One of the best rock ’n’ roll doc­u­men­taries of re­cent years chron­i­cles the tri­umphs and tragedy of Nir­vana’s self-de­struc­tive front­man, writes

The Weekend Australian - Review - - FILM -

Much like the mu­sic he made dur­ing his short ca­reer, there’s an un­com­fort­able, con­fronting side to the jour­ney through the life of Nir­vana front­man Kurt Cobain. To see the young singer and his wife Court­ney Love ca­vort­ing around their lounge room, the worse for wear on drugs with their baby in hand, is not an im­age eas­ily ex­tin­guished.

Cobain: Mon­tage of Heck, a film by Amer­i­can direc­tor Brett Morgen ( Cross­fire Hur­ri­cane, The Kid Stays in the Pic­ture), is a trip worth tak­ing, how­ever. In­deed it’s one of the best rock ’n’ roll doc­u­men­taries of re­cent years, one that stands as an artis­tic state­ment as well as a chrono­log­i­cal retelling of the doomed singer’s 27 years.

This is not a post-mortem. The film stops short of Cobain’s shot­gun death and the me­dia af­ter­math, but in­stead, with the help of band mates and fam­ily mem­bers, tells the story from his early years in Aberdeen, Wash­ing­ton, through to the global suc­cess of Nir­vana, fame that didn’t sit well with the singer and caused him to with­draw as much as pos­si­ble from the public gaze.

Morgen has stated that Cobain: Mon­tage of Heck is about fam­ily as much as it is about one man’s cre­ative ge­nius and trou­bled soul. The over­rid­ing im­pres­sion is that the dys­func­tional na­ture of the Cobain fam­ily (his par­ents split up early in his life) was a con­tribut­ing fac­tor to his un­set­tled men­tal state dur­ing his for­ma­tive years. There is plenty of ev­i­dence here, from ex­ten­sive and pre­vi­ously un­seen su­per-8 footage and from in­ven­tive an­i­ma­tion se­quences by Ste­fan Nadel­man and Hisko Huls­ing based on Cobain’s di­aries and in­ter­views, that rites of pas­sage such as sex, drugs and rock ’n’ roll also had a pro­found ef­fect on him.

His par­ents, Wendy O’Con­nor and Don­ald Cobain, are both in­ter­viewed, as is his sis­ter Kim­ber­ley, and from that we build a pic­ture of an un­set­tled youth, bounc­ing from home to home, look­ing for es­cape.

Cobain started us­ing mar­i­juana when he was 13 and it be­came a regular fix­ture as he found his way awk­wardly to­wards play­ing gui­tar and then, af­ter a few false starts, form­ing Nir­vana with bassist Krist Novoselic and drum­mer Dave Grohl. We wit­ness the group’s early re­hearsals and gigs (one of them to an au­di­ence of two), for­ma­tive steps in the grunge era that would pro­pel them to­wards the spot­light, most sig­nif­i­cantly fol­low­ing the re­lease of the band’s sec­ond al­bum, Nev­er­mind, and sin­gles from it such as Smells Like Teen Spirit and Come as You Are. Grohl, since Nir­vana the front­man for Foo Fighters, is sig­nif­i­cantly ab­sent from the film, other than in ar­chive footage, but Novoselic speaks elo­quently about his band mate’s need to cre­ate, some­thing re­flected in the many note­books and di­aries Morgen un­cov­ered from the vault con­tain­ing Cobain’s pos­ses­sions. “He never had, like, idle hands,” Novoselic says. “It just came out of him. He had to ex­press him­self.”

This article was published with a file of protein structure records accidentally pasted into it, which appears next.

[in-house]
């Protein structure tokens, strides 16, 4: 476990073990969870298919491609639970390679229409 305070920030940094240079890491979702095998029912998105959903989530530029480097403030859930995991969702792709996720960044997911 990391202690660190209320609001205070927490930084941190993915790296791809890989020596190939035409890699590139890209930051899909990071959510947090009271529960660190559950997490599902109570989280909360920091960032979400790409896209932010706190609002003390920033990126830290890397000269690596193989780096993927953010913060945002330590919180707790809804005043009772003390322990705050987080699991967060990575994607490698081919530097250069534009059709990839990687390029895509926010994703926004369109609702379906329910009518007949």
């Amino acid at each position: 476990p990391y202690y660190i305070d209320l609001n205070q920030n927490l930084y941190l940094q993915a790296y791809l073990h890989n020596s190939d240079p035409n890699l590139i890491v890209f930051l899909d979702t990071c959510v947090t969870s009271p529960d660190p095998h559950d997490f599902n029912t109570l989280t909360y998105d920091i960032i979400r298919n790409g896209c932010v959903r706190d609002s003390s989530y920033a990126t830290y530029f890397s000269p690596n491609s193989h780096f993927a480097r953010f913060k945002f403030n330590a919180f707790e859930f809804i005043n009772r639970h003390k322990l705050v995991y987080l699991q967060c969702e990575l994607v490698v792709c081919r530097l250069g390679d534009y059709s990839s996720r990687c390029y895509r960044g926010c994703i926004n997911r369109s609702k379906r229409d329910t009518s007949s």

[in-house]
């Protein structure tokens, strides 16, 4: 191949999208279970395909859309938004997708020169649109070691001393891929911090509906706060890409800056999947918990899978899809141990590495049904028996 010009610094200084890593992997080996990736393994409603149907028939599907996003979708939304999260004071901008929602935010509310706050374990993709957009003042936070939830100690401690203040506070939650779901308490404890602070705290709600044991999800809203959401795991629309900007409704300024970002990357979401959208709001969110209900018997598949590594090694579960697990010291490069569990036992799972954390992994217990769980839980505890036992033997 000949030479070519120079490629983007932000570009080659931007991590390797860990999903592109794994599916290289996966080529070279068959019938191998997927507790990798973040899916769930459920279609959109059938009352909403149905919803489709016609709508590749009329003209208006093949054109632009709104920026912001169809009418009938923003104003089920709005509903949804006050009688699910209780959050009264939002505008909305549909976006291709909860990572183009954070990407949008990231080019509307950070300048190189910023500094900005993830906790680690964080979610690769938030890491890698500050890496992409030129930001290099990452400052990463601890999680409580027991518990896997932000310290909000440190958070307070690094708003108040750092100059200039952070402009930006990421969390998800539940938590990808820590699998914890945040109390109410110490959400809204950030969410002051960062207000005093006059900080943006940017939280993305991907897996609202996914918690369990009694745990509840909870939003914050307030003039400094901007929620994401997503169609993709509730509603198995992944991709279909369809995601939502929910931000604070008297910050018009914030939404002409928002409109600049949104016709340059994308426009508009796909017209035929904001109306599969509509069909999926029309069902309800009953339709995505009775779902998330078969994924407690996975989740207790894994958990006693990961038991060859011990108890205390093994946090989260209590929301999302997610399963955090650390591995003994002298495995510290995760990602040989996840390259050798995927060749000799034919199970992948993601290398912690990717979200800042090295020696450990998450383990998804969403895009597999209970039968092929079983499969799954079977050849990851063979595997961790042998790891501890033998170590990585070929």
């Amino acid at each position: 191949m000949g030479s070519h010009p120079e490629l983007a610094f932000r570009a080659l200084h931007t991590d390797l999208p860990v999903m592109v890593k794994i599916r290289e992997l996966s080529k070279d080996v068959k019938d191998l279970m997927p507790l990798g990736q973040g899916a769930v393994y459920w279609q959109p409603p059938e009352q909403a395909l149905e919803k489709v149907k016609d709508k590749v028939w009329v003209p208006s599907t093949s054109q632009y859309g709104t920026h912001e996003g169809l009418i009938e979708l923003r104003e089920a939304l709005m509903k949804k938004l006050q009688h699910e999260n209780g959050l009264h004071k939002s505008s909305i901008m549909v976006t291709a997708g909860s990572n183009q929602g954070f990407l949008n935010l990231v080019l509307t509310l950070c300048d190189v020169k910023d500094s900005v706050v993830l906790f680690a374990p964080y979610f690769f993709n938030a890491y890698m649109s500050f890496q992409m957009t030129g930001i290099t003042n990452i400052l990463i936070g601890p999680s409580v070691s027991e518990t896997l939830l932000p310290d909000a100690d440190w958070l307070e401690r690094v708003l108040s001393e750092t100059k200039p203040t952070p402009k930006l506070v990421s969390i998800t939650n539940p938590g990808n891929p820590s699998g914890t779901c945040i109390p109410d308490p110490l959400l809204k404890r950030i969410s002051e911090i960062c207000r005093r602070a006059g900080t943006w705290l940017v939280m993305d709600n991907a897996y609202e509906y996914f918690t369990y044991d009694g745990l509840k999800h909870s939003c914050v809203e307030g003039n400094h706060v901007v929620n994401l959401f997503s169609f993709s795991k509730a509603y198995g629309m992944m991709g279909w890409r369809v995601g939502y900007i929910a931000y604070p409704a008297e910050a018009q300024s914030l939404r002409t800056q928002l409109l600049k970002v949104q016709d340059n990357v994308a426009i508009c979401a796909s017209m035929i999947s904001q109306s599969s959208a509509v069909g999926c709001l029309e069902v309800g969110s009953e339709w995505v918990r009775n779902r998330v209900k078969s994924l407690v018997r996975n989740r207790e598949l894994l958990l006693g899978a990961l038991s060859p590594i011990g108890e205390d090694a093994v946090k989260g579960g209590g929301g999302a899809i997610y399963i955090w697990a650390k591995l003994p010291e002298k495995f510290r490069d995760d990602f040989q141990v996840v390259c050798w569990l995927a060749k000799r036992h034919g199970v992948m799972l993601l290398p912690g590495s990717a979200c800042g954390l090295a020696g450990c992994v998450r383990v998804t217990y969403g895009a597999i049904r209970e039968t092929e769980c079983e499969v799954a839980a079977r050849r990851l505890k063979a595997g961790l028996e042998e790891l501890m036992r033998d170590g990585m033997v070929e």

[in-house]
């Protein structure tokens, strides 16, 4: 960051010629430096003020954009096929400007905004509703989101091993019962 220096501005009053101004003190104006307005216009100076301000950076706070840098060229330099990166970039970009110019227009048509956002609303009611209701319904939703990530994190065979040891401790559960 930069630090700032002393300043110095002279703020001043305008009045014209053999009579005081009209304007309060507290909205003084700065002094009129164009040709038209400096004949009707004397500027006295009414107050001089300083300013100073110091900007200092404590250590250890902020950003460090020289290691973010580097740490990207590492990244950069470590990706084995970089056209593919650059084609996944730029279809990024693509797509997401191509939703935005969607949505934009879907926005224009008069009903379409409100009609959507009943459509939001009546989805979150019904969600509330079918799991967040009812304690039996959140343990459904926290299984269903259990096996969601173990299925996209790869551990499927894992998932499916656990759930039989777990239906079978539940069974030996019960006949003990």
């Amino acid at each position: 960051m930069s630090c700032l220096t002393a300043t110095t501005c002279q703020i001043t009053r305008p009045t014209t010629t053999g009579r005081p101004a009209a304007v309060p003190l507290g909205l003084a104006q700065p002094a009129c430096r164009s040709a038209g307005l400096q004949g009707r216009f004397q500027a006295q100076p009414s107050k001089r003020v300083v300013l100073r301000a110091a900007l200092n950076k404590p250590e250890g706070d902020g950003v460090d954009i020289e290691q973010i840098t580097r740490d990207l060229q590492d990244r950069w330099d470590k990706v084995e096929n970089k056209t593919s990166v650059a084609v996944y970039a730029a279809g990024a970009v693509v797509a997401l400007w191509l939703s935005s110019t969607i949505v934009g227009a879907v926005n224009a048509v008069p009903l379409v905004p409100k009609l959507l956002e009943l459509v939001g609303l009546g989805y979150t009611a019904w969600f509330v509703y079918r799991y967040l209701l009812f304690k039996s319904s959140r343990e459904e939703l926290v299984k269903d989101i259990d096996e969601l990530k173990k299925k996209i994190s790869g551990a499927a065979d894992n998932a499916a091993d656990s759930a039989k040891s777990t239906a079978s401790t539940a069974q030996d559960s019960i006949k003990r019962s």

Morgen does a fine job of de­tail­ing Cobain’s drive for mu­si­cal per­fec­tion, cit­ing early in­flu­ences such as the Bea­tles, heavy metal and par­tic­u­larly punk rock bands. “A friend of mine … made me a cou­ple of com­pi­la­tion tapes,” Cobain says in an early in­ter­view. “I was com­pletely blown away. They ex­pressed the way I felt so­cially and po­lit­i­cally. It was the anger that I felt, the alien­ation. And I re­alised that this is what I’ve al­ways wanted to do.”

The ti­tle of the film stems from a cas­sette demo made by Cobain prior to Nir­vana, an­other nugget re­trieved from the things the singer left be­hind.

The most re­veal­ing and dis­turb­ing parts of this en­gross­ing film come from Love, the singer from rock band Hole who Cobain fell in love with and with whom, for much of their time to­gether, he shared a heroin habit.

The footage of them, a mix of back­stage and home-movie in­dul­gence, makes clear the ro­mance that ex­isted be­tween them (which in­cludes a sex tape), while dis­play­ing vividly the un­ro­man­tic na­ture of be­ing a junkie. See­ing Cobain in that state is sim­ply sad, es­pe­cially when it’s con­trasted with mo­ments of lu­cid­ity and when en­joy­ing his art, such as when the band per­forms acous­ti­cally for MTV.

Morgen spent eight years piec­ing to­gether this film and he ac­knowl­edges the as­sis­tance given by Cobain and Love’s daugh­ter Frances Bean Cobain, now 22, who is ex­ec­u­tive pro­ducer. With­out her in­volve­ment, other fam­ily mem­bers might not have taken part. “I’m ex­tremely grate­ful to Court­ney Love and Frances Bean Cobain for grant­ing me un­fet­tered ac­cess to Kurt’s pos­ses­sions,” he says.

At one point we wit­ness Morgen’s amaze­ment as he is al­lowed into the ware­house to go through Cobain’s stuff and is sur­prised by how lit­tle the singer has left be­hind. Cobain’s mu­si­cal le­gacy, while small in record­ing terms, re­mains large in the public con­scious­ness. Like

Cobain: Mon­tage of Heck

of Heck many a great mu­si­cian who died at the age of 27, in­clud­ing Jimi Hen­drix, Jim Mor­ri­son and Jeff Buck­ley, Cobain was a vi­sion­ary who changed the model of rock ’n’ roll; he be­came — and re­mains — a pow­er­ful in­flu­ence be­cause of that.

His story is un­doubt­edly a tragedy and Morgen paints it like it was in a stylish jux­ta­po­si­tion of tra­di­tional bi­og­ra­phy and ad­ven­tur­ous, raw film­mak­ing. One leaves the cinema im­pressed at the film and its sub­ject, while sad that Cobain’s tragic end was in­evitable.

Tod­dler Kurt Cobain from the doc­u­men­tary

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